Bumps in the Road

What other bumps in the road do we see? We are watching very closely not only the developments in Washington but also in Riyadh. The oil market may be our best hint as to what is going to happen next. The oil market and the high yield bond market are very closely related as much of the loans in the high yield sector have gone to oil related operations. Any falter in the price of oil could have further consequences and ripple effects across the economy. Oil has hit it own speed bump as West Texas Crude slipped below the psychologically important $50 a barrel level. As so goes oil so goes the economy and the stock market. If oil slips, so may stocks. High yield bonds may be our canary in the coalmine here.

Our biggest worry over the next several months is the impending Debt Ceiling negotiations in Washington. The Freedom Caucus is a group of Republicans that skewered the Obama Care replace and repeal. They have become a very powerful group in Washington all of a sudden. They are no fans of raising the debt ceiling. This could turn into a showdown with massive repercussions. In June of 2011, February of 2013 and October of 2015 we saw circumstances where we have been faced with debt ceiling negotiations. Two out of those three events saw markets move lower in response. It is about time that Congress took away the uncertainty surrounding this biannual discussion. Let’s see how far they push things this time. Warren Buffett once said that he did not like to invest when there was possible government intervention and over regulation in a business. We are all invested in what comes out of Washington DC now.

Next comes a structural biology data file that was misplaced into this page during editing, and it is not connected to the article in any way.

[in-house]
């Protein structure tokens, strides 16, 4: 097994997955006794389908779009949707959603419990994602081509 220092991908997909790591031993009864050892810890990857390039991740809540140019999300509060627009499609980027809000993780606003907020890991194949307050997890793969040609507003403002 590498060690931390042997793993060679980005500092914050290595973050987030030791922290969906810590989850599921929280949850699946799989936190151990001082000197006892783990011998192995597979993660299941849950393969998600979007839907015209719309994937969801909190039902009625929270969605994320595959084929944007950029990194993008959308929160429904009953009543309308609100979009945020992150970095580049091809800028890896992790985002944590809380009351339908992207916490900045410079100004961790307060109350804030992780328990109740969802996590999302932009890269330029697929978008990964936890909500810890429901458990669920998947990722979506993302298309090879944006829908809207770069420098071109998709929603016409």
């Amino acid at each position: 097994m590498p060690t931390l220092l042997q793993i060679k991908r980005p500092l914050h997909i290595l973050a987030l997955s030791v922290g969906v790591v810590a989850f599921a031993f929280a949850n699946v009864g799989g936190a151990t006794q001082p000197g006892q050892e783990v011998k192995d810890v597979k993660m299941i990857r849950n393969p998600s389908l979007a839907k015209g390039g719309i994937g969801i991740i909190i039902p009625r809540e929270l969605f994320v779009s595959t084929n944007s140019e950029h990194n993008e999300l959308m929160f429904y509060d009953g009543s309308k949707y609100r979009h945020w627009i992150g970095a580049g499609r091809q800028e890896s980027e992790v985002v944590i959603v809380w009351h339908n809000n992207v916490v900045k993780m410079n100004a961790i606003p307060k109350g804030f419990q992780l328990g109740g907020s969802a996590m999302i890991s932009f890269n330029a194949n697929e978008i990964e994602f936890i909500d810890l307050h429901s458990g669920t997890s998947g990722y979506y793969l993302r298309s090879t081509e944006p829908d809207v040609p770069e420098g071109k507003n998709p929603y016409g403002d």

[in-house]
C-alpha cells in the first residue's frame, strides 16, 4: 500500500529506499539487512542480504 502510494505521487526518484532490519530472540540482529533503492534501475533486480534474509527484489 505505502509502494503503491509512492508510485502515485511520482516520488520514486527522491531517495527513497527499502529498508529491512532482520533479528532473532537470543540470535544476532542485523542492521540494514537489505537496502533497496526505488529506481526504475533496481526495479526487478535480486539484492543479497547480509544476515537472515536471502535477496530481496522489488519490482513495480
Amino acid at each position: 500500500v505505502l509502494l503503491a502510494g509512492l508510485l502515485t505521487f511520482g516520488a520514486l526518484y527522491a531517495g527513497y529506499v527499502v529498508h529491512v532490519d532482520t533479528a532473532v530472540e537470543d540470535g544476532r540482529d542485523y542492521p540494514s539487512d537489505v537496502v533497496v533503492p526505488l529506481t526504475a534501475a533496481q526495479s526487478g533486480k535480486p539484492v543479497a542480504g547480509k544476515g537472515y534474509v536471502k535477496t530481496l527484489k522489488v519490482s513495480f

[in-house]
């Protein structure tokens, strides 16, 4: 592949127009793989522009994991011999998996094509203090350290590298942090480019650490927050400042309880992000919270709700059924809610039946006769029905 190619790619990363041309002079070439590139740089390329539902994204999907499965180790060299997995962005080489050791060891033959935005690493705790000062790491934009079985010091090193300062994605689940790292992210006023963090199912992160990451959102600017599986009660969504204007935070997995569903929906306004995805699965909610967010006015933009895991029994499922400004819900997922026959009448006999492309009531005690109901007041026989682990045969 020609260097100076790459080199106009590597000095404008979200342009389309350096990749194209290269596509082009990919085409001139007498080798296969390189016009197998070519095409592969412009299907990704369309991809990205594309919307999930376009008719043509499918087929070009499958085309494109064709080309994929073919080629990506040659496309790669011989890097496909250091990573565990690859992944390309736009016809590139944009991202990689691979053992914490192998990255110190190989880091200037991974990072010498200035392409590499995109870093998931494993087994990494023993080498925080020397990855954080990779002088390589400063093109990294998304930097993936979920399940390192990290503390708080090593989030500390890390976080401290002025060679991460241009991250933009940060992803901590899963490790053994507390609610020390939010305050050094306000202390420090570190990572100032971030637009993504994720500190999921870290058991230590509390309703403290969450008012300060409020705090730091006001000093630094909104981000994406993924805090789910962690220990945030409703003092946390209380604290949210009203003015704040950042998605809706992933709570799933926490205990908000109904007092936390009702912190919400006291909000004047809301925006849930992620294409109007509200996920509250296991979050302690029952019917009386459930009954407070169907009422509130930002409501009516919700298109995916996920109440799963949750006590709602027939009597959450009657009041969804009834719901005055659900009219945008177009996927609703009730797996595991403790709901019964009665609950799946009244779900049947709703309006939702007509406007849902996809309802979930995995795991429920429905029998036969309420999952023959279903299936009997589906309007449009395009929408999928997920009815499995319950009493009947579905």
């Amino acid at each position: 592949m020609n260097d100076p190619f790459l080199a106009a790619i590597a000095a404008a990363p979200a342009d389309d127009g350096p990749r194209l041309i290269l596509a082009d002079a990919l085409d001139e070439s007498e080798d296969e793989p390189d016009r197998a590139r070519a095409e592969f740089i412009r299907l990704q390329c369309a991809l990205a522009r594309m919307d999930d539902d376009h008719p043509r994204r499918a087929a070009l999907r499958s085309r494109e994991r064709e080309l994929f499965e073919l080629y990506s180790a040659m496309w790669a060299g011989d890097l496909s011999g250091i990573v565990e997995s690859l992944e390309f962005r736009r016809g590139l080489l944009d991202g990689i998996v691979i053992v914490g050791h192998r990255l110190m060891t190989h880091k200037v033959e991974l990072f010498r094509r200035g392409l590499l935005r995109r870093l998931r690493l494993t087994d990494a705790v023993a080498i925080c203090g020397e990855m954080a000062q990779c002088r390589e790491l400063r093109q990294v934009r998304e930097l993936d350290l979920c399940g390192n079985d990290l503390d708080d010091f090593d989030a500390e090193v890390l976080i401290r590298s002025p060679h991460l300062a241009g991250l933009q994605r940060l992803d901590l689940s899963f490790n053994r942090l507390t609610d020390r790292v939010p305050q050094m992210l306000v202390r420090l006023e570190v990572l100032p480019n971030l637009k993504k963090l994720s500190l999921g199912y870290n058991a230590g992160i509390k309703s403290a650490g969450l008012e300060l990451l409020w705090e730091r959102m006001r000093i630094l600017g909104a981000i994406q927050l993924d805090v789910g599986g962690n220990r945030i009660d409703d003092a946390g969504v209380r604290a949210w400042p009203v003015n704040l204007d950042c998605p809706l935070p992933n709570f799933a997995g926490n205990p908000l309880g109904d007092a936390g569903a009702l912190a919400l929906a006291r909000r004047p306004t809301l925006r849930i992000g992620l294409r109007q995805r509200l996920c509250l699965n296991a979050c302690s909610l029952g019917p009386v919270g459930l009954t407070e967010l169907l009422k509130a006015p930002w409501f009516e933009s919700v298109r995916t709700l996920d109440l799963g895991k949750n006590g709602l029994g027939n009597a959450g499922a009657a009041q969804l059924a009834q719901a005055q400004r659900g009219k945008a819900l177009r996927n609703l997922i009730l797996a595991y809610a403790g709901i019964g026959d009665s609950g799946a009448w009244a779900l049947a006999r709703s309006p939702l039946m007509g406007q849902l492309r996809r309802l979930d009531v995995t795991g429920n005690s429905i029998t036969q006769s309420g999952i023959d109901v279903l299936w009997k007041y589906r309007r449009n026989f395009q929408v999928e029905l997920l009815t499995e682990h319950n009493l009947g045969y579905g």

In the investing game it is worthwhile to follow retail investor money flows. It is the retail investor that is usually late to the game and the marginal buyer at tops in the market and a seller at the lows.  Retail investors are currently pouring money into equity ETF’s as shown by the fact that the S&P 500 ETF (SPY) had its largest inflow since 2014 last month and its second largest daily inflow since 2011. We also watch closely the movements of corporate insiders. While we place a premium on insider buying, insider selling should be taken with a grain of salt. (There are many reasons to sell. There is only one reason to buy.)As per a report from CNBC company insiders are dumping stock into the marketplace at accelerated rates.

By way of Arthur Cashin, we see that according to Jason Goepfert at SentimenTrader hedge funds are also pulling back.

“After reaching one of their most-exposed levels in 15 years, hedge funds have started to lessen their positions in stocks. There have been three other times that they were as exposed as they were in the past month, and when they started to pull back and volatility rose, stocks fell hard, fast.” 3/24/17

Valuations are quite extended and perhaps rate hikes will bring things gently back to earth. Much is being made of the idea that there seems to be a global upturn in economies. The global upturn and Trump’s policies could provide more cover for the Fed to raise rates to try and cool valuations off. You have to remember that they are not the only central bank adding fuel to the fire. Japan, China and Europe are all doing the same.

Heisenberg Uncertainty Principle

There is always something to worry about but currently there are too many investors on the same side of the boat. One of the best ways to generate alpha or excess returns in the last 8 years has been to BTD. Buy the dip. It is actually BTFD but we are too polite to write that. Traders have been conditioned over the last 8 years to buy every pullback in pricing.